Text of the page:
Makes 1 quart.

Vary this simple recipe with the combination of herbs listed below. Use orange in lieu of lemon; lime works well, too.

• 4 c. white wine vinegar

• 2 c. thyme sprigs

• 2 c. fresh basil leaves

• 1 long, continuous lemon peel (without the white pith)


Sterilize a 6-cup bottle (see directions at right).

Warm the vinegar in a saucepan to just below the boiling point. Rinse and thoroughly dry the fresh herbs and lemon peel. Put the herbs and lemon peel into the bottle and pour in the warmed vinegar.

Seal with a sterilized nonmetallic cap and allow it to cool. Place in a cool dark spot for about 2 weeks. Decant into smaller, sterilized bottles and add freshly washed, dried sprigs of fresh herbs to each bottle. Seal and store in a cool dark place.

Herb combinations

• Opal basil and peppercorns (these turn white vinegar a lovely shade of lavender)

• Parsley, sage, rosemary and thyme

• Dill with lemon peel

• Chive flowers, chive and parsley (the flowers turn white vinegar pale pink)

• Basil, marjoram and garlic

• Tarragon in champagne vinegar (a French classic)

Vinegar choices

Use white wine or champagne vinegar with delicate herbs such as basil, thyme, and marjoram. Use stronger vinegars such as red wine or rice wine vinegars with sage, chives, rosemary, tarragon, and oregano.


Makes about 2 cups.

This lush emerald oil brings summer flavors to a late fall salad. It's wonderful drizzled on white beans, over poached chicken breasts, and tossed with pasta. You need not use the most expensive oil because the flavor of basil is dominant. It's important to blanch the leaves first to kill any bugs and bacteria before introducing the leaves to the oil. If strained into sterilized bottles, basil oil will keep for a month in the refrigerator.

• 2 c. basil leaves

• Medium bowl of ice water

• 2 c. mild olive oil


Sterilize bottles. (See directions at right.)

Blanch the basil leaves by submerging them in a pot of rapidly boiling water, then removing them quickly to dunk in the ice water. Dry the leaves thoroughly, then put both the leaves and oil into a food processor and purée for about 3 minutes.

Transfer to a sterilized jar and leave in the refrigerator for a week. Remove and allow the oil to come to room temperature so that it's more fluid. Strain through cheesecloth and then pour into sterilized bottles and seal.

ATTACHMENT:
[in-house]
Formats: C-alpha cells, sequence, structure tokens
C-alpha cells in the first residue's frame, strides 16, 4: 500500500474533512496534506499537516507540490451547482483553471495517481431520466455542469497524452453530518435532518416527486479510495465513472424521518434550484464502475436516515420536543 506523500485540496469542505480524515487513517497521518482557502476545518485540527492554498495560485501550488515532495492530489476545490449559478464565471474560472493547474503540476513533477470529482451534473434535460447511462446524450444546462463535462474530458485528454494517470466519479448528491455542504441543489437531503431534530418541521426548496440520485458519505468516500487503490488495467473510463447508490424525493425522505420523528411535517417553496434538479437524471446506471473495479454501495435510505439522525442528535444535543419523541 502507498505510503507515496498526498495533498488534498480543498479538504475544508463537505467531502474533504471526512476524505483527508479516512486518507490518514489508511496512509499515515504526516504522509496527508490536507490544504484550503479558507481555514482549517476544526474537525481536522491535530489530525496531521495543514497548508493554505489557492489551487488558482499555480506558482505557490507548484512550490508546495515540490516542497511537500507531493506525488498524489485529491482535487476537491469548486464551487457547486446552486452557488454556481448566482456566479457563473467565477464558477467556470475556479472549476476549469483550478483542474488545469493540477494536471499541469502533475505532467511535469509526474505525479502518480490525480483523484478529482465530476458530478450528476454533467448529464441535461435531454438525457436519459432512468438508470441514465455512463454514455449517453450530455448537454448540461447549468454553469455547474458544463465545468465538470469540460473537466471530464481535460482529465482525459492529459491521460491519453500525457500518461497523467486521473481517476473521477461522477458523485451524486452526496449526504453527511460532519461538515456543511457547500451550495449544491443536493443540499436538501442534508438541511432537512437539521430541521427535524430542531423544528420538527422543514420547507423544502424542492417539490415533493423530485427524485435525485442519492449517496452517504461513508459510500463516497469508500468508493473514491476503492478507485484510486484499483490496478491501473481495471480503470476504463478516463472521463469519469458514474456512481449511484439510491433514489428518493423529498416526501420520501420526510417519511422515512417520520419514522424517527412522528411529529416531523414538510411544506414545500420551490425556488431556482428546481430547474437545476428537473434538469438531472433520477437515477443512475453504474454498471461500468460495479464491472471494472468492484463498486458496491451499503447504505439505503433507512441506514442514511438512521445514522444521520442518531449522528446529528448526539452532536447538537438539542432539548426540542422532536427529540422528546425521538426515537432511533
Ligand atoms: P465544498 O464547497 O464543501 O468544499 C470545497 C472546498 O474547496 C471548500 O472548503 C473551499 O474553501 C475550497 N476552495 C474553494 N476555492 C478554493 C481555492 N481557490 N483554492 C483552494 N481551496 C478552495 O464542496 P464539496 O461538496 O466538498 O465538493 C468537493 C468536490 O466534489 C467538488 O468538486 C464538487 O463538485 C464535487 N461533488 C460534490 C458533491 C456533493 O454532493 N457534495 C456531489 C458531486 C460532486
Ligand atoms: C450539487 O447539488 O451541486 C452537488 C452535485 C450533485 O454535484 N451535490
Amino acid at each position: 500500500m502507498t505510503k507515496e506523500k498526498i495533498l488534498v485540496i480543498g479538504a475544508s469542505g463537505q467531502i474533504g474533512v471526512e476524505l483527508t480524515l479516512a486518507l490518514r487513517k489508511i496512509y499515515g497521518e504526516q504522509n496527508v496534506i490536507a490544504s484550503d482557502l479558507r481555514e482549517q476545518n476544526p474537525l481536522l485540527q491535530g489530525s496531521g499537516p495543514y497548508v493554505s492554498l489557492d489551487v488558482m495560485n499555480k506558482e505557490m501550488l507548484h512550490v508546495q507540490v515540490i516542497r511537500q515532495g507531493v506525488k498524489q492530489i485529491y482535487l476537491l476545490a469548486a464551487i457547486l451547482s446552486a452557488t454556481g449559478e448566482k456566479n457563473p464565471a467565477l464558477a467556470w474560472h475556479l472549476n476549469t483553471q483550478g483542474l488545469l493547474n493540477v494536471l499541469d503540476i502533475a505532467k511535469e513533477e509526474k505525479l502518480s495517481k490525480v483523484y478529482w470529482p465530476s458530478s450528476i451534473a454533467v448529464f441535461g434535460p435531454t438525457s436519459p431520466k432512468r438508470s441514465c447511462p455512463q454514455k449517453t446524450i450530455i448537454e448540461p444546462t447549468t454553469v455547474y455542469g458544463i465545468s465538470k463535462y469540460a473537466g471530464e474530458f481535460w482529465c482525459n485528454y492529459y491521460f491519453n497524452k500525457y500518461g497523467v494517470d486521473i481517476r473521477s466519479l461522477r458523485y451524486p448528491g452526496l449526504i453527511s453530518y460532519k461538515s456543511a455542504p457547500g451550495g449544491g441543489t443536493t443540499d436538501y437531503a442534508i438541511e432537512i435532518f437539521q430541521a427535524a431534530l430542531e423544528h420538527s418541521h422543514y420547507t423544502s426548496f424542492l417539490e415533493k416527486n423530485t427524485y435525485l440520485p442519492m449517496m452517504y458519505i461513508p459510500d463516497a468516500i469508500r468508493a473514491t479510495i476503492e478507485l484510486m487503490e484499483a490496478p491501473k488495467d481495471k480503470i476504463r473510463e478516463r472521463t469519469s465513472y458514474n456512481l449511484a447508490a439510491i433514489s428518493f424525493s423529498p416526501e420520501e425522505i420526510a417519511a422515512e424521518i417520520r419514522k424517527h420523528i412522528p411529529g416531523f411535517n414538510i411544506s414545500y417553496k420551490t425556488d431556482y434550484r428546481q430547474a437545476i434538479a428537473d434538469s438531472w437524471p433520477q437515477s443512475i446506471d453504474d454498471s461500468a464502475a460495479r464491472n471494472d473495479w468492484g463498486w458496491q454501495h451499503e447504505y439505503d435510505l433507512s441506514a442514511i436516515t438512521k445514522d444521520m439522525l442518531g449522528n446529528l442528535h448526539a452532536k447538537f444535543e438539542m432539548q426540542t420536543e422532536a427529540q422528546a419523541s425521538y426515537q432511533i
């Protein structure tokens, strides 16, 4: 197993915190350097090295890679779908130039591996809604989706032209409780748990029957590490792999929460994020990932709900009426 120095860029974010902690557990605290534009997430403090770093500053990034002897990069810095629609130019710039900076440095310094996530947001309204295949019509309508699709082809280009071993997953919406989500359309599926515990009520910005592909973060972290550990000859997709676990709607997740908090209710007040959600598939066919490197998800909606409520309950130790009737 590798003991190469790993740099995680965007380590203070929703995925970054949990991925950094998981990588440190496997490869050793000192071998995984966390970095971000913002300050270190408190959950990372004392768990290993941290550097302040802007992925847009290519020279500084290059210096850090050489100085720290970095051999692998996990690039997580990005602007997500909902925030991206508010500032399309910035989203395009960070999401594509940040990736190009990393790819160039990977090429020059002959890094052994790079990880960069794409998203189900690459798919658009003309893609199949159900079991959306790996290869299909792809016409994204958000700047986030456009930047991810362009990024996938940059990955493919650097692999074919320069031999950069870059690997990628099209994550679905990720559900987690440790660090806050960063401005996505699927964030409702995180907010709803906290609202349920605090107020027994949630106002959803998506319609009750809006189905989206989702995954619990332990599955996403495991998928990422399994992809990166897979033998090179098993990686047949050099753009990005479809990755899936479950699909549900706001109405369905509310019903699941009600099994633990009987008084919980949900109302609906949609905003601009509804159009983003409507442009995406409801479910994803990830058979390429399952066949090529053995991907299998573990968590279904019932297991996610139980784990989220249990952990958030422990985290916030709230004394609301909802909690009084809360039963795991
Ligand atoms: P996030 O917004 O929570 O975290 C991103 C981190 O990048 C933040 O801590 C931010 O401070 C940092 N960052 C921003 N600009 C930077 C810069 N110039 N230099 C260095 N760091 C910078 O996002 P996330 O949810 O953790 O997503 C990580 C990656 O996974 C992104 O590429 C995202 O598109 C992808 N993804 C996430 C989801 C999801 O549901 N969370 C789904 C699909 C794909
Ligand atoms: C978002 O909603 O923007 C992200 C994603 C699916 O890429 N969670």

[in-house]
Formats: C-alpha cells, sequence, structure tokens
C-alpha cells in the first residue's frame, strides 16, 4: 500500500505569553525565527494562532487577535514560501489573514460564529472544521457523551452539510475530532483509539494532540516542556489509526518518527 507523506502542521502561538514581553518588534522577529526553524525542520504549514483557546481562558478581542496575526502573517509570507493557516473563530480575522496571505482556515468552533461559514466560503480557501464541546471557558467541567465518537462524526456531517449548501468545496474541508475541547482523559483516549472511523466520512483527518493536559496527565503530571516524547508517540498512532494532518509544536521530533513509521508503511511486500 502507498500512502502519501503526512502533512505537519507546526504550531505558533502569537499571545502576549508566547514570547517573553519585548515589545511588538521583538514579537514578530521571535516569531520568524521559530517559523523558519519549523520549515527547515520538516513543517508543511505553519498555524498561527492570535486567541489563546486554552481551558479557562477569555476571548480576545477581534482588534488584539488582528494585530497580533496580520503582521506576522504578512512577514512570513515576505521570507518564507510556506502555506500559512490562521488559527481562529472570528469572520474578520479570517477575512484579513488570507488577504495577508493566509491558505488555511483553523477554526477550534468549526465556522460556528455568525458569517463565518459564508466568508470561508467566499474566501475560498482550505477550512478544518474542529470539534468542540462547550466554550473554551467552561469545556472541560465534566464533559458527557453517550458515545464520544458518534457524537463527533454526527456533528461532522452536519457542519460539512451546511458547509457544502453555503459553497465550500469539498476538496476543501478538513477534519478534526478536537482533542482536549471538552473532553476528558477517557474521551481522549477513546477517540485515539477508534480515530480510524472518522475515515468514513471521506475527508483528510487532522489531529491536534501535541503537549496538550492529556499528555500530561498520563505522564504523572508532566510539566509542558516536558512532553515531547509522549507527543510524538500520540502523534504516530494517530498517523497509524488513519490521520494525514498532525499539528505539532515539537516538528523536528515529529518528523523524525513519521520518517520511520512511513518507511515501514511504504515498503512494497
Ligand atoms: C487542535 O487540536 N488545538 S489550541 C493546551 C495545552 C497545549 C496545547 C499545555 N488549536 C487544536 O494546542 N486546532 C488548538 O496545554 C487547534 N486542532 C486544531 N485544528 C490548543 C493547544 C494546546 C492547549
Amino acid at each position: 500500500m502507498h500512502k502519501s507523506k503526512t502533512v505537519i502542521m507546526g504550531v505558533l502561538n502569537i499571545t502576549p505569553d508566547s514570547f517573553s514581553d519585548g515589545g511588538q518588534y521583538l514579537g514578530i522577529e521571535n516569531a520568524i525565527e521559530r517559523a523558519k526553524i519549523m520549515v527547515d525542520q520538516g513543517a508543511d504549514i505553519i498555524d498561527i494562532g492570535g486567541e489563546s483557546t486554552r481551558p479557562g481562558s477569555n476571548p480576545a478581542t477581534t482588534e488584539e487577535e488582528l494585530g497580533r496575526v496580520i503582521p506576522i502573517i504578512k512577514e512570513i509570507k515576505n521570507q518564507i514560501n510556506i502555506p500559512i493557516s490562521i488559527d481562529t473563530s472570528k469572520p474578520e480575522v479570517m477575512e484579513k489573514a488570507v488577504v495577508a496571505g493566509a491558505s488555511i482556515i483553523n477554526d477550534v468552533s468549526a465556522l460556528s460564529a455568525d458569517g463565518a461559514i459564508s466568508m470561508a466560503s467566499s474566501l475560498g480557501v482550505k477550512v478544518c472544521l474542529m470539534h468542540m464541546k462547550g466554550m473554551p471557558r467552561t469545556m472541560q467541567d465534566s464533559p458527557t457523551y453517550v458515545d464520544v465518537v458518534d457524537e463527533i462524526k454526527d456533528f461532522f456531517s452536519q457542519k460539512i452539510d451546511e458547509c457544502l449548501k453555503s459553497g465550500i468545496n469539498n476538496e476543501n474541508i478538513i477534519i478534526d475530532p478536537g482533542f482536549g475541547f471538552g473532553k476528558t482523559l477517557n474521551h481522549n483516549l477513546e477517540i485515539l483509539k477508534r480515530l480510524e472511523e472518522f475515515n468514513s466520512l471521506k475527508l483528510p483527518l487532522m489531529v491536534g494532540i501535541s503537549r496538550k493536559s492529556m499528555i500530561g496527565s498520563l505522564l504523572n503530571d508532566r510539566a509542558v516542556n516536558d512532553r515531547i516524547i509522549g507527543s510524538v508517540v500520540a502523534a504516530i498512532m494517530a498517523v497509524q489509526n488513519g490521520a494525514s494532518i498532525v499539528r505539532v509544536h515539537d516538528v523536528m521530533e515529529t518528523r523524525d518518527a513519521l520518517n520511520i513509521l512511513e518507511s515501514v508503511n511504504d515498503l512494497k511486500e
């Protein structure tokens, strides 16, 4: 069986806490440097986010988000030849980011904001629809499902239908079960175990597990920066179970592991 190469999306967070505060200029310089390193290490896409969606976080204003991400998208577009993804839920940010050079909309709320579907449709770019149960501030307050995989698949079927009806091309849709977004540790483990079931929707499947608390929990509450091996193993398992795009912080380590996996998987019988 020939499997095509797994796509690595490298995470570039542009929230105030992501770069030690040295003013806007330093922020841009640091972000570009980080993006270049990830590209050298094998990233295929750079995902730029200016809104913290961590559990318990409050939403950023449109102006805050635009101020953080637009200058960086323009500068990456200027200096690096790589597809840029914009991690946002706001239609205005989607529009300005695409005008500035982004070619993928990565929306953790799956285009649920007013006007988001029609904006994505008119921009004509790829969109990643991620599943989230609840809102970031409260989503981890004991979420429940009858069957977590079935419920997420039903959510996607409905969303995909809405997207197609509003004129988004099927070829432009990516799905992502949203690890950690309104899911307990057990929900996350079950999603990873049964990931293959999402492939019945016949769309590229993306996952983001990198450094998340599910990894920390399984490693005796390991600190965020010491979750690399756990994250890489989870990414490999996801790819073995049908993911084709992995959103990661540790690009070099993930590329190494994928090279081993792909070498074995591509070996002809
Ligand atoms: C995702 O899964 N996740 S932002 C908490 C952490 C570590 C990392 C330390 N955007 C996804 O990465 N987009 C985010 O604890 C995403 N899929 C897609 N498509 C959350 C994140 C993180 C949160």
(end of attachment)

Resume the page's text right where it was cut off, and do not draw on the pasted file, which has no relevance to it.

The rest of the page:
Keep these in the refrigerator for up to two months. (Allow them to come to room temperature before using; then return to the refrigerator when done.)


Makes about 2 cups.

This traditional pesto is just the thing for freshly sliced tomatoes, pasta salads, grilled chicken or fish. It freezes beautifully and makes nice gifts.

• 3 garlic cloves

• 1/4 c. pine nuts

• 2 c. fresh basil leaves

• 1/2 c. extra-virgin olive oil

• 1/2 c. grated Parmesan cheese

• Salt and freshly ground pepper to taste


Pound the garlic with the nuts in a mortar to make a paste. Add the basil leaves in small handfuls, continuing to pound and grind along with the oil, a little at a time, to make a rough paste. Stir in the cheese and season to taste with salt and pepper.

The pesto will keep in the refrigerator for a few days with a thin layer of olive oil on top, tightly covered. Or, put the pesto into small containers and freeze.


Makes about 2 cups

Try this bright, flavored pesto on grilled fish and chicken, stir it into rice, and toss it with tomatoes and corn for a light, bright salad. Keep it a day or so in the refrigerator, or freeze.

• 3 garlic cloves

• 1/4 c. blanched almonds

• 1 c. basil leaves

• 1 c. cilantro leaves

• 1/2 c. mint leaves

• 1/2 c. extra-virgin olive oil

• 1 to 2 tsp. lime juice, to taste

• Pinch red pepper flakes

• Salt and freshly ground pepper to taste


Pound the garlic with the nuts in a mortar to make a paste, adding the herbs by small handfuls and working in the oil, a little at a time, until you have a rough paste. Season with red pepper, salt and ground pepper. Put into a container, cover with a little more oil, then cover tightly and refrigerate. It will keep a few days, or freeze.

More pesto combinations

• Mint, parsley and walnut

• Parsley, thyme and pecans


Makes 1/2 cup.

Herb butters are easy and immensely versatile. Store them in the refrigerator or freeze in small blocks. Slather parsley garlic butter on warm rolls or bread, finish a steak with rosemary butter as it comes from the grill, stir cilantro mint butter into rice, toss basil butter with pasta. These are the hurried cook's best friend.

• 1/2 c. soft butter

• 2 tbsp. to 1/4 c. chopped fresh herbs


Allow the butter to come to room temperature. Work the herbs into the butter using the back of a spoon or your fingers. Shape into a log and wrap in waxed paper, then refrigerate until firm. To freeze, wrap the log in plastic first.

Herb butter combinations

• Dill and 1/4 teaspoon grated lemon zest

• Thyme and parsley

• Mint and cilantro

• Rosemary and orange zest


Makes 1 cup.

Jars of salt, seasoned with your own dried herbs, make wonderful gifts and are handy to have around to perk up flavors of just about any dish. Here's the ratio, but vary it to your own tastes. Use coarse or kosher salt so that the herb flakes are about the same size as the salt crystals.

• 2 to 3 tbsp. dried herbs

• 1 c. coarse salt


Mix the herbs with the salt and store in clean, airtight containers.

Salt combinations

• Rosemary and marjoram

• Tarragon and peppercorns

• Sage and pink peppercorns